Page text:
Though the end of August marks the unofficial final days of the summer season, Wilson Farm, in Lexington, Massachusetts, takes the opportunity to savor every moment remaining. On a summer evening Jim Wilson describes as “perfect” –that in-between cool air after the heat from the day’s sun—the fourth-generation farmer of his family’s namesake company leads a small group on a tour of the 32-acre Lexington Farm. The tour is free and given on select Thursday evenings in the summer.
Wilson is the great-grandson of one of the farm’s founders, James Alexander Wilson, and passion, like the vast crops in the soil behind the greenhouses, is deeply-rooted in him. Before the tour officially begins, he proudly shows photos from Wilson Farm’s New Hampshire property, where much of their crops grow on over 500 acres. He beams at the images of 18 acres of green Brussels sprouts and burgeoning pumpkins like they were some of his own kin. The Lexington farm has stood on the same land for over 130 years and counting, having been founded in 1884. Today many members of the Wilson family are involved in the business.
The group gathered outside the farm store and Wilson brings the group to the first stop Dutch-designed glass greenhouses. He describes the seemingly-futuristic technology that operates the houses that ensures the best growing conditions for the plants inside. Coincidentally, the side doors automatically move as a light breeze flows across the grounds, giving the group a firsthand experience of the state of the art technology. As we look closer, there are rows and rows of poinsettia plants inside–10,400, Wilson states like he recalls an important date—that have been growing since July and will be ready for the Christmas season.
After passing piles of compost bins, Wilson explains that every item in the store must pass inspection for not only freshness, but also visual appeal, keeping high-quality standards throughout the stock. Like unpredictable Massachusetts weather, the store displays change often depending on what is in stock. From seeing the vibrant produce that makes you feel like you are in a healthy candy store, Wilson’s attention to detail and motivation to only purvey the highest-quality stock shines through in all aspects of the farm. But what happens to the produce with a few dings and scars? Waste is a forbidden five-letter-word, so those items are used in other ways at the farm, like in salsa for Wilson Farm’s recent Tomato Fest.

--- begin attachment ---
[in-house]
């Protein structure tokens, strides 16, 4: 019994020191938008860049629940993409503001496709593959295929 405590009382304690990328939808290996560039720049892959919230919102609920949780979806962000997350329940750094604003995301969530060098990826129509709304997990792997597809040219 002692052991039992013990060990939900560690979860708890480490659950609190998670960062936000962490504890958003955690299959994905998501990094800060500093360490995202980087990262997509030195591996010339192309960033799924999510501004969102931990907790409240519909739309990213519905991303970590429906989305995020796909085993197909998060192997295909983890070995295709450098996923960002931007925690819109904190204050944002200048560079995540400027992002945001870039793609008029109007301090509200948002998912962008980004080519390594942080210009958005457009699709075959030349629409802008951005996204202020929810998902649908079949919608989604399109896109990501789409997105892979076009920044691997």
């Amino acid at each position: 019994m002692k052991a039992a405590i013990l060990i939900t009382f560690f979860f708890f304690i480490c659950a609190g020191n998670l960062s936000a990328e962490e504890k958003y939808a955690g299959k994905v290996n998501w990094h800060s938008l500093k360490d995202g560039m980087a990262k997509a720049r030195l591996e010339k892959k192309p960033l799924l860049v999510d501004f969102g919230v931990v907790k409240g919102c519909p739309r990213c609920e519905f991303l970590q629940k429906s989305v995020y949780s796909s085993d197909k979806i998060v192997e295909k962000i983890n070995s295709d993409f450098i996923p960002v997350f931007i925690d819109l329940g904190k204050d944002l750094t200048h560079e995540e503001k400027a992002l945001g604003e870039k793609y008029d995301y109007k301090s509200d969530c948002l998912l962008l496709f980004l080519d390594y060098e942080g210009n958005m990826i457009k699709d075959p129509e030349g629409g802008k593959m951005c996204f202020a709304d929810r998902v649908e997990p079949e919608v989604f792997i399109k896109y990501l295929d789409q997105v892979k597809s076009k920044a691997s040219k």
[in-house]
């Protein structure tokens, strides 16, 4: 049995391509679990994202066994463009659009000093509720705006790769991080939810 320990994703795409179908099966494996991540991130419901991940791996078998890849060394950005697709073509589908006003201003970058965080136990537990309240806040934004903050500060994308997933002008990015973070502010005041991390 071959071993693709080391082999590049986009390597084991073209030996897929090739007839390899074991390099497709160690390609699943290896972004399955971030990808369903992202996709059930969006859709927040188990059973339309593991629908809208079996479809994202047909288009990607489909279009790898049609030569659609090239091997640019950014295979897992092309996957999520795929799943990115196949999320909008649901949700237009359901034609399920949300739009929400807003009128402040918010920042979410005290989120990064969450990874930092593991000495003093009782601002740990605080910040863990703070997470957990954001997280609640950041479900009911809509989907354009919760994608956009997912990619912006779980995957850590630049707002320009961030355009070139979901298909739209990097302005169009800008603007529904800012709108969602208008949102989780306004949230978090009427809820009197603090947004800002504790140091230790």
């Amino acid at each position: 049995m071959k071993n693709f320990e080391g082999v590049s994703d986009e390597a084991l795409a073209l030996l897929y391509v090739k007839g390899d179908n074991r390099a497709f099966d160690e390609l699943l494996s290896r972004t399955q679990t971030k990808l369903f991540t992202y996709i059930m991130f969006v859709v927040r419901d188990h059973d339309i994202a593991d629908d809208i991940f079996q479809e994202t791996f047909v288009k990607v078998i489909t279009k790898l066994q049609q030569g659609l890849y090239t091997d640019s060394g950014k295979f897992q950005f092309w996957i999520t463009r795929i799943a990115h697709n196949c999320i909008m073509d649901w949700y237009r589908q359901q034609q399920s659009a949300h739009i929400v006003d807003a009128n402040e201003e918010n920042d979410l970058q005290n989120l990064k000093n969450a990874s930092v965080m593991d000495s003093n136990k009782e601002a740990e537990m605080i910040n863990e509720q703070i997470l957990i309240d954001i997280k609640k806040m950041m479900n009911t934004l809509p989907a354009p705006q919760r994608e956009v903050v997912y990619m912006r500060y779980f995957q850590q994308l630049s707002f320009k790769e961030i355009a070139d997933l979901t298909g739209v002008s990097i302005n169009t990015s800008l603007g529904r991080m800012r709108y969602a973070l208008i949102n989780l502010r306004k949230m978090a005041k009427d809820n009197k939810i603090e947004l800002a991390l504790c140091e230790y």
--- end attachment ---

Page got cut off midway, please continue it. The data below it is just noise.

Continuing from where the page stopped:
The group then traverses the adjacent green-and-brown striped field–a happy aesthetic accident, but the result from tending the land with Wilson’s farm equipment. His pride and joy is a German tractor that cuts the laborious task of weeding down to minutes. Wilson eagerly hops inside to show his machine at work. But every crop isn’t a success and Wilson keenly points out barren field of would-be sunflowers massacred by pigeons. Wilson also describes how the farm uses Integrated Pest Management that proactively protects crops with minimal-to-no use of herbicide.
As the tour ends at dusk, the group lingers to talk with Wilson and take in a last sight of the produce still set up outside the now-closed farm store—something the group laments after getting the behind-the-scenes look. Though the doors are locked now, it gives us a perfect reason to come back and enjoy all the “fruits” (flowers and vegetables too) of labor—stemmed from the pride and passion of Wilson Farm.
To learn more about Wilson Farm and the upcoming Autumn festivals, visit their website at www.wilsonfarm.com
© Chelsea E. Dill 2017